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“O lads, dear lads, be silent,

Do not my pain increase,
For since I've lost my daughter,
My pain doth never cease !"

Translated by Mrs. ROBINSON,

COTTAGE FAIRY.

“ Sisters! I have seen this night
A hundred cottage fires burn bright,
And a thousand happy faces shining
In the burning blaze, and the gleam declining.
I care, not I, for the stars above,
The lights on earth are the lights I love;
Let Venus blur the evening air,
Uprise at morn Prince Lucifer;
But those little tiny stars be mine
That through the softened copse-wood shine.
With beauty crown the pastoral hill,
And glimmer o'er the sylvan rill,
Where stands the peasant's ivied nest,
And the huge mill-wheel is at rest.
From out the honeysuckle’s blcom
I peep'd into that laughing room,
Then, like a hail-drop on the pane,
Pattering, I still’d the din again,
While every startled eye looked up,
And, half-raised to her lips the cup,
The rosy maiden's look met mine!
But I vaild mine eyes with the silken twine
Of the small wild roses, clustering thickly ;
Then to her seat returning quickly,
She 'gan to talk with bashful glee
Of fairies 'neath the greenwood tree
Dancing by moonlight, and she blest
Gently our silent land of rest.
The infants playing on the floor,
At these wild words their sports gave o'er,
And ask'd where liv'd the Cottage Fairy ;
The maid replied, “She loves to tarry
Ofttimes beside our very hearth,
And joins in little children's mirth,

When they are gladly innocent;

And sometimes beneath the leafy tent,
That murmurs round our cottage door,

Our overshadowing sycamore,

We see her dancing in a ring,

And hear the blessed creature sing

A creature full of gentleness,

Rejoicing in our happiness.'

Then pluck'd I a wreath with many a gem
Eurning a flowery diadem-

And through the wicket, with a glide

I slipped, and sat me down beside

The youngest of those infants fair,

And wreath'd the blossoms in her hair.

Who placed these flowers on William's head?

The little wondering sister said,

A wreath not half so bright and gay,
Crown'd me, upon the morn of May,
Queen of that sunny holiday.'
The tiny monarch laughed aloud
With pride among the loving crowd,
And, with my shrillest voice, I lent
A chorus to their merriment;
Then with such murmur as a bee
Makes, from a flower-cup suddenly
Borne off into the silent sky,

I skimmed away, and with delight
Sailed down the calm stream of the night,
Till gently as a flake of snow,

Once more I dropp'd on earth below

FAIRIES IN THE HIGHLANDS.

FROM THE "CULPRIT FAY."

JOHN WILSON.

The moon looks down on old Cro'nest,

She mellows the shades on his shaggy breast,
And seems his huge gray form to throw
In a silver cone on the wave below;
His sides are broken by spots of shade,
By the walnut bough and the cedar made,
And through their clustering branches dark,
Glimmers and dies the firefly's spark-

Like starry twinkles that momently break Through the rifts of the gathering tempest's rack.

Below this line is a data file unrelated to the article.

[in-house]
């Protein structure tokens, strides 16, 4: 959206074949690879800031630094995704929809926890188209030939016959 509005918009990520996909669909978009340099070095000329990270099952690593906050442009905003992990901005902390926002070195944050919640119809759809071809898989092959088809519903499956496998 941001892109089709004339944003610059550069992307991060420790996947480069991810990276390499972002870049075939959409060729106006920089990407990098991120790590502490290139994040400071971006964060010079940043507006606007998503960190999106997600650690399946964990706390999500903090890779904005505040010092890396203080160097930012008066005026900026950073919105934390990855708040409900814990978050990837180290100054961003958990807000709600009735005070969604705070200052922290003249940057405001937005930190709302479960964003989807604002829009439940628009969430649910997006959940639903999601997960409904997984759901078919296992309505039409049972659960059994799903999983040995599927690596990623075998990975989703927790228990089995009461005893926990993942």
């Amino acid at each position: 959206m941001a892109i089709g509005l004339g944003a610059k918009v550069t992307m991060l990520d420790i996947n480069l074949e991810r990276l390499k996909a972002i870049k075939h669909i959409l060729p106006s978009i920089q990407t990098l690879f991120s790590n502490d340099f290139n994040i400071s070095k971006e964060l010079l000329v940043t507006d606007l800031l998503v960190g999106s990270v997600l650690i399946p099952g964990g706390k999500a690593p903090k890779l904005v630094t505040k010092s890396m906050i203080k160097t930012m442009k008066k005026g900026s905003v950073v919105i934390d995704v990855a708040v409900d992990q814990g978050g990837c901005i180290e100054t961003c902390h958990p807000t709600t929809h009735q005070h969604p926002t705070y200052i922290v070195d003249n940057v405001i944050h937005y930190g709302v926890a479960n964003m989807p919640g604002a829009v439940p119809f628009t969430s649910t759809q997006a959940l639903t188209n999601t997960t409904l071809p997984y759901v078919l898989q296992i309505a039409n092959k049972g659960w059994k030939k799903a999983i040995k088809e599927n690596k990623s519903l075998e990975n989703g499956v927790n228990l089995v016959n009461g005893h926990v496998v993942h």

The stars are on the moving stream,

And fling, as its ripples gently flow,
A burnish'd length of wavy beam,

In an eel-like, spiral line below;
The winds are whist, and the owl is still,

The bat in the shelvy rock is hid,
And naught is heard on the lonely hill
But the cricket's chirp, and the answer shrill

Of the gauze-winged katydid;
And the plaint of the wailing whippowil,

Who moans unseen and ceaseless sings,
Ever a note of wail and woe,

Till morning spreads her rosy wings, And earth and sky in her glances glow.

'Tis the hour of fairy ban and spell :
The wood-tick has kept the minutes well,
She has counted them all with click and stroke,
Deep in the heart of the mountain-oak,
And he has awakend the sentry elve,
Who sleeps with him in the haunted tree,
To bid him ring the hour of twelve,
And call the fays to their revelry.
Twelve small strokes on his tinkling bell

('Twas made of the white snail's pearly shell) -

* Midnight comes, and all is well ! Hither, hither, wing your way!

"Tis the dawn of the fairy day.”

They come from beds of lichen green,
They creep from the mullein's velvet screen ;

Some on the backs of beetles fly,
From the silver tops of moon-touched trees,

Where they swung in their cobweb-hammocks high, And rock'd about in the evening breeze ;

Some from the hum-bird's downy nestThey had driven him out by elfin power,

And, pillow'd on plumes of his rainbow breast, Had slumber'd there till the charmed hour;

Some had lain in the scoop of the rock, With glittering ising-stars inlaid ;

And some had opend the four-o'clock,

And stole within its purple shade,

And now they throng the moonlight glade. Above-below-on every side,

Their little minim forms array'd In the tricksy pomp of fairy pride!

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XVII.

Medley.

OF BEAUTY.

PHERE is beauty in the rolling clouds, and placid shingle bench,

snows There is beauty in the rounded woods dank with heavy foliage, In laughing fields and dented hills, the valley and its lake; There is beauty in the gullies, beauty on the cliffs, beauty in sun and

shade, In rocks and rivers, seas and plains—the earth is drowned in beauty ! Beauty coileth with the water-snake, and is cradled in the shrew-mouse's

nest; She flitteth out with evening bats, and the soft mole hid her in his

tunnel; The limpet is encamped upon the shore, and beauty not a stranger to

his tent; The silvery dace and golden carp thread the rushes with her. She saileth into clouds with an eagle, she fluttereth into tulips with a

huiming-bird; The pasturing kine are of her company, and she prowleth with the leopard in his jungle.

MARTIN F. TUPPER.

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